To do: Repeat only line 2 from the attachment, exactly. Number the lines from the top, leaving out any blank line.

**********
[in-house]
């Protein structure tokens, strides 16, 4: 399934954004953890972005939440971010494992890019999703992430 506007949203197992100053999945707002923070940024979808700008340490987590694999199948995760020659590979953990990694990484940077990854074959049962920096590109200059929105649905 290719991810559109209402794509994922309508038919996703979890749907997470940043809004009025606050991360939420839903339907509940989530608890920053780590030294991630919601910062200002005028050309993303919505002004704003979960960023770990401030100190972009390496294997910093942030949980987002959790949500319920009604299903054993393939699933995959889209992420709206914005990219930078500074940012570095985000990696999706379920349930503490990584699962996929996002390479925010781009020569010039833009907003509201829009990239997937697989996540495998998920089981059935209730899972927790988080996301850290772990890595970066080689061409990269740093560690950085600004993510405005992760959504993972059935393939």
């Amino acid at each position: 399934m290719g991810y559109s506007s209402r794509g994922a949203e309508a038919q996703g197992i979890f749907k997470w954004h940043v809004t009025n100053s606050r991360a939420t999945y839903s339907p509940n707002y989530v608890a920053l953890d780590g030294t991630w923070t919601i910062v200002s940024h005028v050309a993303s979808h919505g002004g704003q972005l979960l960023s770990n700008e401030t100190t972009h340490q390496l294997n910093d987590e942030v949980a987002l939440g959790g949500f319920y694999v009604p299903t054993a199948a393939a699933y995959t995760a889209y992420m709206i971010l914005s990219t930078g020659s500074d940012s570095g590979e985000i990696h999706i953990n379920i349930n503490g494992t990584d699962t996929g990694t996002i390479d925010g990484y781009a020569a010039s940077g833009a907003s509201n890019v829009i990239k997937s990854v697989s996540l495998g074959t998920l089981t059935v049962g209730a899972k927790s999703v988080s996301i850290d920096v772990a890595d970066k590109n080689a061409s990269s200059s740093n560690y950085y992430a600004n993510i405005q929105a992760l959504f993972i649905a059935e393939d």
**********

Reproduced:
């Protein structure tokens, strides 16, 4: 399934954004953890972005939440971010494992890019999703992430 506007949203197992100053999945707002923070940024979808700008340490987590694999199948995760020659590979953990990694990484940077990854074959049962920096590109200059929105649905 290719991810559109209402794509994922309508038919996703979890749907997470940043809004009025606050991360939420839903339907509940989530608890920053780590030294991630919601910062200002005028050309993303919505002004704003979960960023770990401030100190972009390496294997910093942030949980987002959790949500319920009604299903054993393939699933995959889209992420709206914005990219930078500074940012570095985000990696999706379920349930503490990584699962996929996002390479925010781009020569010039833009907003509201829009990239997937697989996540495998998920089981059935209730899972927790988080996301850290772990890595970066080689061409990269740093560690950085600004993510405005992760959504993972059935393939």